Economics lesson of the day

Independent Bookstores Stage a Comeback. While pressure from Amazon forced Borders out of business in 2011, indie bookstores staged an unexpected comeback. Between 2009 and 2015, the American Bookseller Association reported a 35% growth in the number of independent booksellers, from 1,651 stores to 2,227.

Borders was a direct competitor to the Indie bookstore. Amazon is a substitute for.

The removal of some 700 (approx, Borders plus other brands) direct competitors has a different effect than the continued expansion of a substitute.

Gee, ya think?

Ford and GM sell cars in Austin TX (only they two). Austin builds a metro. GM remained bankrupt. Does Ford sell more or fewer cars in Austin TX?

Agreed, could go either way but we’d not be surprised if more, would we?

14 thoughts on “Economics lesson of the day”

  1. What they don’t report is how many opened shops.

    At trade fairs I see people looking to start out with selling books – online, at events etc.
    Friend of mine specialises in particular type of books and spends his weekends going to events all over the EU with his van, selling stuff that can be found on amazon to people who will never buy from amazon.

    There are more booksellers in the UK too last I looked. Not all with a bricks and mortar store.

  2. Martin, yes, and even when they have a physical shop it’s often just somewhere to keep the stock, with the sales happening online, through fairs or even by post (some specialist book dealers still send out quarterly lists).

  3. The other factor is, when something like Borders shuts down, there are suddenly a lot of people without a job who only know about one business, more than the capacity of the sector to re-employ them.

    I wouldn’t be surprised if a lot of the 576 new booksellers were previously running Borders branches.

    It’ll be interesting to see how many survive once their redundancy cheques run out.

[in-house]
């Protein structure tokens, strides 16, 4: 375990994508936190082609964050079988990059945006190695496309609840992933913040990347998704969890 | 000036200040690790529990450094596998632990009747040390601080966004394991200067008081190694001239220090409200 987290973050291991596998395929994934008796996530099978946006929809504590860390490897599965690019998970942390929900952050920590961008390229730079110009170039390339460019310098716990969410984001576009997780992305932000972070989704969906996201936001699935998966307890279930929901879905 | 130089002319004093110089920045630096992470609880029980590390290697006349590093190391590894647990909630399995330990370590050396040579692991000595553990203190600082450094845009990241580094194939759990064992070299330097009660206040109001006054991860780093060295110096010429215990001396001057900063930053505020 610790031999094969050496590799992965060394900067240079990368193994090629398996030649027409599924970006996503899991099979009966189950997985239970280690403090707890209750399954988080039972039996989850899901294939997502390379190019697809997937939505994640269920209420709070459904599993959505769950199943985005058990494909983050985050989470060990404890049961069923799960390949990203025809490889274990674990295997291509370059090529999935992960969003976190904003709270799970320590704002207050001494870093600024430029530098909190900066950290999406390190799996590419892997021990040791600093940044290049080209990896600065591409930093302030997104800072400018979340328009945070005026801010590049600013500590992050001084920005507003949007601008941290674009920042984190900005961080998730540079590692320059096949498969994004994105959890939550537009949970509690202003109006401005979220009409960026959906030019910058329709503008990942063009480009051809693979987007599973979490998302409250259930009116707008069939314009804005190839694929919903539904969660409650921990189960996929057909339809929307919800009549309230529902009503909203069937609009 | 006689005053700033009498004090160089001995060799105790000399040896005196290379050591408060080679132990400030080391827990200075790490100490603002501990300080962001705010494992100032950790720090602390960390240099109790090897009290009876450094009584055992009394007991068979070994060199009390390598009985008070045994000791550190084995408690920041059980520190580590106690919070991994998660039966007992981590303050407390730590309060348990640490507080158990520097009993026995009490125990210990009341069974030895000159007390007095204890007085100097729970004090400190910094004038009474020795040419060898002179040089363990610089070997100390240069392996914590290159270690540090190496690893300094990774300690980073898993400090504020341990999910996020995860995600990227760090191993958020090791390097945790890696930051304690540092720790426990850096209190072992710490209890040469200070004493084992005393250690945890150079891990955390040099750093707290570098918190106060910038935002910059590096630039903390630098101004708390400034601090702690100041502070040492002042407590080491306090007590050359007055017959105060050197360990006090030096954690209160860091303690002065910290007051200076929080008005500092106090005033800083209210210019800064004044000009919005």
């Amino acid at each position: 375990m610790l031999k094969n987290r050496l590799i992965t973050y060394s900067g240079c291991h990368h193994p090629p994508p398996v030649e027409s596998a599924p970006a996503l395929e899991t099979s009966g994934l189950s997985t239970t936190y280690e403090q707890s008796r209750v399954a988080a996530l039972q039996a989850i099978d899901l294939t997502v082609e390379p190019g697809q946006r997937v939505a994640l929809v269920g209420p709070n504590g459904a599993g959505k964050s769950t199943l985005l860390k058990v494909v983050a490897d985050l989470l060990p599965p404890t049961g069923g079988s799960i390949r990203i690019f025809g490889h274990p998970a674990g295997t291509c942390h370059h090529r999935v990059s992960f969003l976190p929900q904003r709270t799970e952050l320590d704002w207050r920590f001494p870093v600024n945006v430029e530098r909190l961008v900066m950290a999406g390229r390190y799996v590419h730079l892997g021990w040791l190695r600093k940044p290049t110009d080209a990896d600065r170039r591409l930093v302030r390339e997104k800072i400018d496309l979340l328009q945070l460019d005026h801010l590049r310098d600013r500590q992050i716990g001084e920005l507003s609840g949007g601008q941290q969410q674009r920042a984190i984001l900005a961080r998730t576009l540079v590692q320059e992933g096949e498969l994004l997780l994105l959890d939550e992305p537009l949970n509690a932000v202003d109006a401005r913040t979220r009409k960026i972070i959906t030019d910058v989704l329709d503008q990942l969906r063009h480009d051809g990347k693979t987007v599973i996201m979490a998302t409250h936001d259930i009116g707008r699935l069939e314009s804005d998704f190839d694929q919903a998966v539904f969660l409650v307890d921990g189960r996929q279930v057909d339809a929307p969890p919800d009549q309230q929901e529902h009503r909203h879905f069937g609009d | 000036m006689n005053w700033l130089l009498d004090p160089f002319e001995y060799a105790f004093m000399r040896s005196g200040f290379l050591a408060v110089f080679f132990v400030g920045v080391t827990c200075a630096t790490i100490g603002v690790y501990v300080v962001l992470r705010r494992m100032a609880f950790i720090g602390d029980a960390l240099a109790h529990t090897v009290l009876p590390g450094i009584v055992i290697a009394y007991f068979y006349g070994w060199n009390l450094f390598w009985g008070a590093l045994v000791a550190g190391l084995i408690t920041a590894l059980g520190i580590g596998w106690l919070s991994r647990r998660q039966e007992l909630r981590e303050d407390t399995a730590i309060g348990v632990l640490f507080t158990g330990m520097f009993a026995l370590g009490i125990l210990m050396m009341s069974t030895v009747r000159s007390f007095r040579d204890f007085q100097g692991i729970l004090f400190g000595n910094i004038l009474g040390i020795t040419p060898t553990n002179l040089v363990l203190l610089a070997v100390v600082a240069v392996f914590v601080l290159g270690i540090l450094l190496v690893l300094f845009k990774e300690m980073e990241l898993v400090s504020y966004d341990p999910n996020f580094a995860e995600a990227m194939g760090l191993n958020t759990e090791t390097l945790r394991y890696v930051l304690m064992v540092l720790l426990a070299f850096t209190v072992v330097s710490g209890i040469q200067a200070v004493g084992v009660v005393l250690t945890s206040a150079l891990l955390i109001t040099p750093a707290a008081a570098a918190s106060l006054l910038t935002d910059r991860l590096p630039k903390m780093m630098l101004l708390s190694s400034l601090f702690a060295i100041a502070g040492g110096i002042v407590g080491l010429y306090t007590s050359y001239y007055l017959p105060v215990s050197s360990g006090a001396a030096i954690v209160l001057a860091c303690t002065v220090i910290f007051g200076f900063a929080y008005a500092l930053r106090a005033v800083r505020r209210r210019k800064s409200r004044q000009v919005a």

4. I was under the impression that Borders went under because the banks would not fund it, as they had previously, because of the financial crisis.

    Less panic and Borders would have survived. Nowt to do with Amazon?

  5. @WindyPants, November 29, 2017 at 7:37 pm
    “I wouldn’t buy an Austin Metro!”

    Not even a 6R4?

    Metro Turbo was good to; actually all later ones with K series engine are OK

  6. Pcar said:
    “Metro Turbo was good to; actually all later ones with K series engine are OK”

    I had a K-series Metro. Bought it new when my Spitfire blew up, because they gave me a huge discount and pretended it was a deposit on the finance forms, so I could drive away a car without any money (which was not so easy in the 90s).

    Three weeks old and the gearbox failed going round Piccadilly Circus. People raved about the K-series engine but it was a shite car.

  7. My first car was an MG Metro. Great for a while but in the upend the fact that the good bits were ex-Cooper stuff they had knocking around and the rest was built from spit and used tin foil did rather tell.

  8. Bookshops used to give variable customer service. You wanted to order a book some of them gave really bad customer service and timescale was measured in weeks or months.
    Then amazon came along – and could order a book from the US and have it delivered a week later! Then UK site started and could get delivery in a couple of days.

    Bookshops mostly put themselves out of business.

    First time I came across Borders was just before they shut – was a couple of hours travel from me to the closest one. And Waterstones were a lot more common.

  9. Bookshops mostly put themselves out of business.

    Try getting a political book in Waterstones which is written from the perspective of someone right of Diane Abbot. Quite difficult.

    I used to walk in and the first thing I’d see was a section called “Staff Picks”, all of them fucking awful. They could just have easily called it “If you read the Guardian and you live in London, you’ll love these”.

    If they were bakers they would try and politicise the bread they sell you. They just can’t stop themselves.

  10. Went to Waterstones to get a book. None of the staff looked the least bit interested in helping. Book out of stock and there response – come back another day and it might be here! No thanks, I’ll just order online.

  11. Rob,

    But to a large extent, that’s what sells.

    When people shift right and get responsibilities, they just want to be entertained.

    Also: right politics tends to be weaved into other forms. Righties don’t want polemics, but they want books and films that chime with their values. “There won’t be a shire, Pippin” is war on terror stuff.

  12. Online is fine for book buying if you already know what you want, the latest volume from a favourite author, say. But a real bookshop gives you the opportunity to see what you’re getting, and even more significantly spot something you might never otherwise have considered buying.

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